Present how cat individual genetics make-up analysis can be successfully combined with sensory evaluations to increase understanding and satisfaction of cat food individual preferences.
Meal time is a privileged moment during which pet owners wish to please their animals with tasty products they will enjoy. Cat foods available on the market today are segmented to meet different age, lifestyle and physiological needs, but they offer limited recipe choices intended to please a majority of cats. However, cats have food individual preferences that are, in part, innate.
In humans, some food individual preferences are driven by genetics. Indeed, the so-called supertasters are more sensitive to PROP because they have a specific genetic pattern on one of their bitter receptors. They are thus less likely to eat green vegetables, drink coffee or smoke. Moreover, this sensitivity is not distributed in the same way across the world: taste preference frequencies differ among populations.
A parallel could be made for cat individual preferences. Indeed, cat food palatability is mostly driven by its taste. Like for humans, there could be different taste perception and preferences between cat breed populations related to their different genetic background. Because genetics play an important role in taste perception, a cat’s genetic make-up combined with food preferences assessment through palatability testing could be a performing tool to understand cat palatability and improve cat food performance.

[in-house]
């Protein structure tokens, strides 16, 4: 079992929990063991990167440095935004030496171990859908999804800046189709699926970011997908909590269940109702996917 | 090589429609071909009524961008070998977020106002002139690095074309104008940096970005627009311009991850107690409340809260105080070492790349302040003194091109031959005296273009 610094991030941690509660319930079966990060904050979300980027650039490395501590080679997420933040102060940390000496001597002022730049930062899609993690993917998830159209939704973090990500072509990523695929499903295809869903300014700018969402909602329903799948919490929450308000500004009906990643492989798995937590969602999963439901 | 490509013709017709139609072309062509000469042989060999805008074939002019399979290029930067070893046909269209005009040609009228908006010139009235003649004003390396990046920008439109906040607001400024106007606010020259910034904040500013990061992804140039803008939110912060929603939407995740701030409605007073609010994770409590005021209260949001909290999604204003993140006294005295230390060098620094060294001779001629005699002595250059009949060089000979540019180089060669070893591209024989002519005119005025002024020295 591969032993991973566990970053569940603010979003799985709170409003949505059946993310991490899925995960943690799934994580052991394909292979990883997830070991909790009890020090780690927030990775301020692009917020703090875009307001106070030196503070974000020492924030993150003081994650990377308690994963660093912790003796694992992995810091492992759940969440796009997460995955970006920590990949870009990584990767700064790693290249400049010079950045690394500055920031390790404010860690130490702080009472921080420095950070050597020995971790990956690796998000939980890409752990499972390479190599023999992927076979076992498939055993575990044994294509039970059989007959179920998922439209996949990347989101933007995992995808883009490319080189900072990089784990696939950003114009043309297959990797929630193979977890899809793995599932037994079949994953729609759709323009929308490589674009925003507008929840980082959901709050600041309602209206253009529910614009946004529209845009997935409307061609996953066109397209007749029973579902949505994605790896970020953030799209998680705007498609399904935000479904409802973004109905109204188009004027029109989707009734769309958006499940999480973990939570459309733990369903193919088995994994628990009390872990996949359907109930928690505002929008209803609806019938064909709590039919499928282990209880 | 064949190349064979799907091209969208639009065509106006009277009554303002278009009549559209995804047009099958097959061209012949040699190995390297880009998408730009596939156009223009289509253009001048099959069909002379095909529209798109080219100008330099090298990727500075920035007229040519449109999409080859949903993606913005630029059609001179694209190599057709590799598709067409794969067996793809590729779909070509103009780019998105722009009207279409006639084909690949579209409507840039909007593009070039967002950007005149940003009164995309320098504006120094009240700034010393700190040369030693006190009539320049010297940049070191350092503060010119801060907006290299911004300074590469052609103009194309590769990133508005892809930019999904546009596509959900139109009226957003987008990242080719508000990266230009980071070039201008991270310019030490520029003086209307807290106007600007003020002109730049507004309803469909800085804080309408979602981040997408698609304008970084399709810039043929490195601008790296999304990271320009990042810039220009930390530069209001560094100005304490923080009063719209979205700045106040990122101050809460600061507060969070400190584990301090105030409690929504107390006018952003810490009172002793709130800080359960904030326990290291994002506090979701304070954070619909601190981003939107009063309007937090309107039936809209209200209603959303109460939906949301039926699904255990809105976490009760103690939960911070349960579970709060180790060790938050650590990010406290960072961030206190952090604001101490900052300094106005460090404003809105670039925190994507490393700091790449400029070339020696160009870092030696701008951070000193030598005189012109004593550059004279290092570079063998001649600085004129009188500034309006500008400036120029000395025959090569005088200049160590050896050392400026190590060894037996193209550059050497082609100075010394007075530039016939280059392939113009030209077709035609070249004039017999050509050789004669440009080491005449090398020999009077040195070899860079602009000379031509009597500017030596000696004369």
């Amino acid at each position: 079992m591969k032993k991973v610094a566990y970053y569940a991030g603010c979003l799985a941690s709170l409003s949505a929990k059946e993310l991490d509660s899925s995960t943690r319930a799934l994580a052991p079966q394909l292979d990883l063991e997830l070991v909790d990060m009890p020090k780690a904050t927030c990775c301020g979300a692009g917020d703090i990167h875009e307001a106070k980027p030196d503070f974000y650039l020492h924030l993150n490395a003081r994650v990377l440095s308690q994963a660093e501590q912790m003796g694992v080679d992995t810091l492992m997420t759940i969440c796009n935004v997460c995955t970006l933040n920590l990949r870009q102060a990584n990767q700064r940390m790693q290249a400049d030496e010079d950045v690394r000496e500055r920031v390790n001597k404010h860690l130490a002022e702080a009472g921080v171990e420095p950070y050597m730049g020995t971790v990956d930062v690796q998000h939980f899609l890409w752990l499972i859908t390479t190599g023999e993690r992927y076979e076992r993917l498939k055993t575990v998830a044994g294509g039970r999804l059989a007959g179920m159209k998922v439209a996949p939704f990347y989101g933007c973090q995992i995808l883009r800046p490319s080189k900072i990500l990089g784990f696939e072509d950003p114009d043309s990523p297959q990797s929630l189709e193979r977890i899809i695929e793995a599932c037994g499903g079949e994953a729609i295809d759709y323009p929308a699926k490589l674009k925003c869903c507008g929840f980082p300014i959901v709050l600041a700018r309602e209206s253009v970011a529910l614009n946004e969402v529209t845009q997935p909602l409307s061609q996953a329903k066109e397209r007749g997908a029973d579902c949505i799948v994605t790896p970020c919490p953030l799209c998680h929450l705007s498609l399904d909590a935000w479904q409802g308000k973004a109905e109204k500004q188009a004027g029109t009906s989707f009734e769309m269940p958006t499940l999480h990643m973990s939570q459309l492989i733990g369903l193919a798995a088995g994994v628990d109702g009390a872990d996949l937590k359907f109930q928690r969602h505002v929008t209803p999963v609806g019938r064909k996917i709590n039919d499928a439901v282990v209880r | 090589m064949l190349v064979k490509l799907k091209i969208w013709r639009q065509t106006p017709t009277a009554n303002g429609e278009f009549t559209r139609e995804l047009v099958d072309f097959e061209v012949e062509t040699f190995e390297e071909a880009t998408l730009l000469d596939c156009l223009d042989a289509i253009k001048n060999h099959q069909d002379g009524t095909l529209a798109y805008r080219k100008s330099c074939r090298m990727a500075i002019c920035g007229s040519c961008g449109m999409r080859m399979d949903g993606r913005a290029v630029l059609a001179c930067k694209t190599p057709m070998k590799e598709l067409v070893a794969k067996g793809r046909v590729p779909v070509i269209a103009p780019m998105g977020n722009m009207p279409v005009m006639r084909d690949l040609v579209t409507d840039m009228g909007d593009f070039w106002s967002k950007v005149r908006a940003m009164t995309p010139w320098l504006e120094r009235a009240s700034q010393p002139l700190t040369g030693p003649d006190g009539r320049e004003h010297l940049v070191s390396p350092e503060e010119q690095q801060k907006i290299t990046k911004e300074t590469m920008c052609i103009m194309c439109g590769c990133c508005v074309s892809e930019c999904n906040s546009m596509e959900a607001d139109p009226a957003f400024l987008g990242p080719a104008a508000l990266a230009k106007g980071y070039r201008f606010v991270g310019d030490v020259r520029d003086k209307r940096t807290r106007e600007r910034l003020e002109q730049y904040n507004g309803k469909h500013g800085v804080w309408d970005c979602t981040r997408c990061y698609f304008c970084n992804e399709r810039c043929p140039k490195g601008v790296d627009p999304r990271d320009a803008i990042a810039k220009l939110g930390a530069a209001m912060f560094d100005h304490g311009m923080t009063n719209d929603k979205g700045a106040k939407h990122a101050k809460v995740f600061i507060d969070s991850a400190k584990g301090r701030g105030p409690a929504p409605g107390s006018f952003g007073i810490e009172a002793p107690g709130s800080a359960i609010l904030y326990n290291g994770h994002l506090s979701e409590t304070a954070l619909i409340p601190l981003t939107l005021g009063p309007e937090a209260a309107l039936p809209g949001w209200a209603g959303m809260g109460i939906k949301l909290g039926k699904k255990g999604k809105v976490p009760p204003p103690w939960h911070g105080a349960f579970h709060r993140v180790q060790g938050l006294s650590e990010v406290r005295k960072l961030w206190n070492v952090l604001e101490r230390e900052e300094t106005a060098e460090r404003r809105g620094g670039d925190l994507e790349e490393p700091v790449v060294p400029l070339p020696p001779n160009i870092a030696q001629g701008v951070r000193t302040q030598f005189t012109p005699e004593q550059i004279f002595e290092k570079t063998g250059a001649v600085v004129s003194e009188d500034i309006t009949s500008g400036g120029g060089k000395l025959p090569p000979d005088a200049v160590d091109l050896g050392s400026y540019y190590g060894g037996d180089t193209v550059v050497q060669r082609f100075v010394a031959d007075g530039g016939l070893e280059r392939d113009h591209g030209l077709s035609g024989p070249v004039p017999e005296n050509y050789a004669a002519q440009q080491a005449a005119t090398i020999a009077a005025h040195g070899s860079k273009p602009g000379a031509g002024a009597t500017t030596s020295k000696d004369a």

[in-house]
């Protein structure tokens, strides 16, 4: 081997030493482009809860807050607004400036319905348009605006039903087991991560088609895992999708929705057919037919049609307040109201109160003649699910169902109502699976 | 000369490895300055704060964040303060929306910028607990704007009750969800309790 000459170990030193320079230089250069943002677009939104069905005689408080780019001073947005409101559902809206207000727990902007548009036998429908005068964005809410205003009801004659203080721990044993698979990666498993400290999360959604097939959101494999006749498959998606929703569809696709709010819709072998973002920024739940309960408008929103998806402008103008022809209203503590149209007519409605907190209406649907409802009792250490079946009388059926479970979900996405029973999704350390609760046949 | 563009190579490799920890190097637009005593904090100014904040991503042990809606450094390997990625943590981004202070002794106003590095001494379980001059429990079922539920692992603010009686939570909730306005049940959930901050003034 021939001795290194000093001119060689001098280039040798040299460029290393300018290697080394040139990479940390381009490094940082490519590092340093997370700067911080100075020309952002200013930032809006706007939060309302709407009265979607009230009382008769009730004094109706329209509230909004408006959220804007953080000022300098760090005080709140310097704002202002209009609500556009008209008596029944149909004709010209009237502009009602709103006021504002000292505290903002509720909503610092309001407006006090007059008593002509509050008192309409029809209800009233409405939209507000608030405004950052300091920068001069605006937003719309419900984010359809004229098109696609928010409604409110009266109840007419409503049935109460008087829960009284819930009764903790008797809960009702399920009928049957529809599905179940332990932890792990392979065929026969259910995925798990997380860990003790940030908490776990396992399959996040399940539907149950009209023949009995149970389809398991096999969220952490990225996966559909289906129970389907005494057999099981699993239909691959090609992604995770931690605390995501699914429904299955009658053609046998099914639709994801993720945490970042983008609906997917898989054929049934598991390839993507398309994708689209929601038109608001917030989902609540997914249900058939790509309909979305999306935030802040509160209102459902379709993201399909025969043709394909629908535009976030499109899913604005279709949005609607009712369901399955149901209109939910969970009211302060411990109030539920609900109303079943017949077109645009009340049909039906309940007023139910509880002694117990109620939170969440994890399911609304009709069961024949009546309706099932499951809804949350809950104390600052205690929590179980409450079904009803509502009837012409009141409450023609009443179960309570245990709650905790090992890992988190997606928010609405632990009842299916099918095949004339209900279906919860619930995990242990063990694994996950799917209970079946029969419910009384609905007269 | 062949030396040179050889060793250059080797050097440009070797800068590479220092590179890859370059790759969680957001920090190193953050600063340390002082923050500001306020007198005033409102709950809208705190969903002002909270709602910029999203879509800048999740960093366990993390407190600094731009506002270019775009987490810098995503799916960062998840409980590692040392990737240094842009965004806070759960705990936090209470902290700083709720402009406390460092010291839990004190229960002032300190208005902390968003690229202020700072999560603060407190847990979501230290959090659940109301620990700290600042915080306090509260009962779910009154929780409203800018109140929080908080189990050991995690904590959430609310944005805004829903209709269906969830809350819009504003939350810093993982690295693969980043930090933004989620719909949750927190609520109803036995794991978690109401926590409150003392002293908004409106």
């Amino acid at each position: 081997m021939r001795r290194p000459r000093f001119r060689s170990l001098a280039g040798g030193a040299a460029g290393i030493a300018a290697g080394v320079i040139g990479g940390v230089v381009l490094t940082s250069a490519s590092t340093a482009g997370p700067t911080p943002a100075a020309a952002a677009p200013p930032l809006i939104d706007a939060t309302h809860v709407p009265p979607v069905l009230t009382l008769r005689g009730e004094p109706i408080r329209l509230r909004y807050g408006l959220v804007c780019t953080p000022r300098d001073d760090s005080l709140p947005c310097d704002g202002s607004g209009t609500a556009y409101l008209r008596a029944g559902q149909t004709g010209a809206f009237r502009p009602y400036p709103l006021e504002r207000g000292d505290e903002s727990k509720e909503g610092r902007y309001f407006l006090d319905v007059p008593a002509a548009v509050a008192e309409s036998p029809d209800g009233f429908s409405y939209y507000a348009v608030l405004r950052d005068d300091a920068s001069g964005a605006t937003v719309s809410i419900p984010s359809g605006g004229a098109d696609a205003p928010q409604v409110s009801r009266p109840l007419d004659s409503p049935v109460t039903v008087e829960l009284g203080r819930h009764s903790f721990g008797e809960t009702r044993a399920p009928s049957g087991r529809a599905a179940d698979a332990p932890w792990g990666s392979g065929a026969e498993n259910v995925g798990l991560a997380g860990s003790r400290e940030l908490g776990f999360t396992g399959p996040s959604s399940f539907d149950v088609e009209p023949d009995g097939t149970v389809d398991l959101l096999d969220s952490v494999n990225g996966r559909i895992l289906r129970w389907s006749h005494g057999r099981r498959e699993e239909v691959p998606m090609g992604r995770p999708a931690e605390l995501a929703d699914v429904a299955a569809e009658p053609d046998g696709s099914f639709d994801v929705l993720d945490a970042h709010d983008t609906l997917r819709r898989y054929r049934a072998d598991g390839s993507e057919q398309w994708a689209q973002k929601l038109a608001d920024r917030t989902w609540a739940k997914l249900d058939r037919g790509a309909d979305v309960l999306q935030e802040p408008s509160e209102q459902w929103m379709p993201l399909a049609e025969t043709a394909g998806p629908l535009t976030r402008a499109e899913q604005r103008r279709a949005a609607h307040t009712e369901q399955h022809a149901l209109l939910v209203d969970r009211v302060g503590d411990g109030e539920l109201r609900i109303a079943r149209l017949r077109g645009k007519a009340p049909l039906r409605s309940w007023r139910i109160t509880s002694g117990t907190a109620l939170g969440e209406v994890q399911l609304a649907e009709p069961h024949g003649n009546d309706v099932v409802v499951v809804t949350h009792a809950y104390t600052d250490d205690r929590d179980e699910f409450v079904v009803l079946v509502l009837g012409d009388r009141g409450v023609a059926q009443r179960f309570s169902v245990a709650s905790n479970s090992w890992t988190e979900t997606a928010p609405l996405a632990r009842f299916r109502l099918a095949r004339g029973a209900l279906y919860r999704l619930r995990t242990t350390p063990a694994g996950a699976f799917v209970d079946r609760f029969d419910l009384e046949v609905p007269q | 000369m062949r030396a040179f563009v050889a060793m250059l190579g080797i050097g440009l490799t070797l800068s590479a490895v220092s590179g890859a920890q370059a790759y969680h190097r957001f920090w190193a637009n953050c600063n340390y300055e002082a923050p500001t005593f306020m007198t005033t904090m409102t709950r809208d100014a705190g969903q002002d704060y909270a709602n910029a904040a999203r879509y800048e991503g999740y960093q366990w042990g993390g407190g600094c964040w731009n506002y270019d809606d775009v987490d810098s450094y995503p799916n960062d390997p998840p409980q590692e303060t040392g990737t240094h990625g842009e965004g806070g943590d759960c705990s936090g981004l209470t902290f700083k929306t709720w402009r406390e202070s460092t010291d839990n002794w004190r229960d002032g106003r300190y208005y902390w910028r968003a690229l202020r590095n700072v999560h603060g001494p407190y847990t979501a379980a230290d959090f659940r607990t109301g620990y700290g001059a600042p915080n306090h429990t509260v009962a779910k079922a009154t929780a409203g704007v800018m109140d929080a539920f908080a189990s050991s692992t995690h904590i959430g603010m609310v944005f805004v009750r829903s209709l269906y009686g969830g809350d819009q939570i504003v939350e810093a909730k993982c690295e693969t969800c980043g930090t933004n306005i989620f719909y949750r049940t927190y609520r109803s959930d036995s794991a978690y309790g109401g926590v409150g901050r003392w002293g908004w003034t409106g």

Taking advantage of individual preference data collected with 600 cats representing several breeds worldwide in Panelis (France, Brazil and USA), Diana Pet Food already confirmed the existence of cat populations differing in their food preferences. Complementary statistical analysis conducted on this unique database highlighted that while some preferences seem to be acquired and linked to cats’ past feeding, some others appeared to be innate. These native penchants are the ones to be studied in order to show how food preferences are linked with genetics.
By Lindsay Beaton
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